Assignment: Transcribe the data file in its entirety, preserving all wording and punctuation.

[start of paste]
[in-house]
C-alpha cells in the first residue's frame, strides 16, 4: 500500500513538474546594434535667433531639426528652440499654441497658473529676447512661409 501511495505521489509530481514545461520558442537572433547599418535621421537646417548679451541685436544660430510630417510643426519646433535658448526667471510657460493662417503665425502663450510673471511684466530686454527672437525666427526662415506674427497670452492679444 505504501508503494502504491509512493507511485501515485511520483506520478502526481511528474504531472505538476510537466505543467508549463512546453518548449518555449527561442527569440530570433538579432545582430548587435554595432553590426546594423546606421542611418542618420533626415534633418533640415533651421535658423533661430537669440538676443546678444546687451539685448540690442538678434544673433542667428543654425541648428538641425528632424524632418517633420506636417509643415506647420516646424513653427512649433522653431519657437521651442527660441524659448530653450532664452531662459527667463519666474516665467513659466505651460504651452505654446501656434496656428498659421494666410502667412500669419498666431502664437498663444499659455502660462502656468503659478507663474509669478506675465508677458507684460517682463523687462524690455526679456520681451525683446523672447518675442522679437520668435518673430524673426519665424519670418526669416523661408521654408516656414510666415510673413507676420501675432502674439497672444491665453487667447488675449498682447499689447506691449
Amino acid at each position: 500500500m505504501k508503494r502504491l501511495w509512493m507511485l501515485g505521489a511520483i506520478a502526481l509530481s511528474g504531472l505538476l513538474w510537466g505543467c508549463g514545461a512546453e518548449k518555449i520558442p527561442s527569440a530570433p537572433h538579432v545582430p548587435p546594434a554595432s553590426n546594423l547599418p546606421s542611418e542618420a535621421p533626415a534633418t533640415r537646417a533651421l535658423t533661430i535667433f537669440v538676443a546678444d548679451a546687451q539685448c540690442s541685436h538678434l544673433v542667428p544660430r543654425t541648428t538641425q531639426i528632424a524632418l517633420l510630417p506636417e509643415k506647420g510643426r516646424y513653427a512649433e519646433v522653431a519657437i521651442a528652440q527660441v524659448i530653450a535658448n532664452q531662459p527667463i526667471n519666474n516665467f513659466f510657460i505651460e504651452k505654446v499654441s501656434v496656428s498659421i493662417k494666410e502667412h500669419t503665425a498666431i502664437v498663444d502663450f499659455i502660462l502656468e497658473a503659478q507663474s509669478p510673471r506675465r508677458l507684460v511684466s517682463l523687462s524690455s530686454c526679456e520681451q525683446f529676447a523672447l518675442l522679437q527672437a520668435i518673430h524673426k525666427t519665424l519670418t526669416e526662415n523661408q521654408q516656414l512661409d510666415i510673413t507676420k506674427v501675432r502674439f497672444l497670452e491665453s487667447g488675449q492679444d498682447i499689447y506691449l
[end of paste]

[in-house]
C-alpha cells in the first residue's frame, strides 16, 4: 500500500513538474546594434535667433531639426528652440499654441497658473529676447512661409 501511495505521489509530481514545461520558442537572433547599418535621421537646417548679451541685436544660430510630417510643426519646433535658448526667471510657460493662417503665425502663450510673471511684466530686454527672437525666427526662415506674427497670452492679444 505504501508503494502504491509512493507511485501515485511520483506520478502526481511528474504531472505538476510537466505543467508549463512546453518548449518555449527561442527569440530570433538579432545582430548587435554595432553590426546594423546606421542611418542618420533626415534633418533640415533651421535658423533661430537669440538676443546678444546687451539685448540690442538678434544673433542667428543654425541648428538641425528632424524632418517633420506636417509643415506647420516646424513653427512649433522653431519657437521651442527660441524659448530653450532664452531662459527667463519666474516665467513659466505651460504651452505654446501656434496656428498659421494666410502667412500669419498666431502664437498663444499659455502660462502656468503659478507663474509669478506675465508677458507684460517682463523687462524690455526679456520681451525683446523672447518675442522679437520668435518673430524673426519665424519670418526669416523661408521654408516656414510666415510673413507676420501675432502674439497672444491665453487667447488675449498682447499689447506691449
Amino acid at each position: 500500500m505504501k508503494r502504491l501511495w509512493m507511485l501515485g505521489a511520483i506520478a502526481l509530481s511528474g504531472l505538476l513538474w510537466g505543467c508549463g514545461a512546453e518548449k518555449i520558442p527561442s527569440a530570433p537572433h538579432v545582430p548587435p546594434a554595432s553590426n546594423l547599418p546606421s542611418e542618420a535621421p533626415a534633418t533640415r537646417a533651421l535658423t533661430i535667433f537669440v538676443a546678444d548679451a546687451q539685448c540690442s541685436h538678434l544673433v542667428p544660430r543654425t541648428t538641425q531639426i528632424a524632418l517633420l510630417p506636417e509643415k506647420g510643426r516646424y513653427a512649433e519646433v522653431a519657437i521651442a528652440q527660441v524659448i530653450a535658448n532664452q531662459p527667463i526667471n519666474n516665467f513659466f510657460i505651460e504651452k505654446v499654441s501656434v496656428s498659421i493662417k494666410e502667412h500669419t503665425a498666431i502664437v498663444d502663450f499659455i502660462l502656468e497658473a503659478q507663474s509669478p510673471r506675465r508677458l507684460v511684466s517682463l523687462s524690455s530686454c526679456e520681451q525683446f529676447a523672447l518675442l522679437q527672437a520668435i518673430h524673426k525666427t519665424l519670418t526669416e526662415n523661408q521654408q516656414l512661409d510666415i510673413t507676420k506674427v501675432r502674439f497672444l497670452e491665453s487667447g488675449q492679444d498682447i499689447y506691449l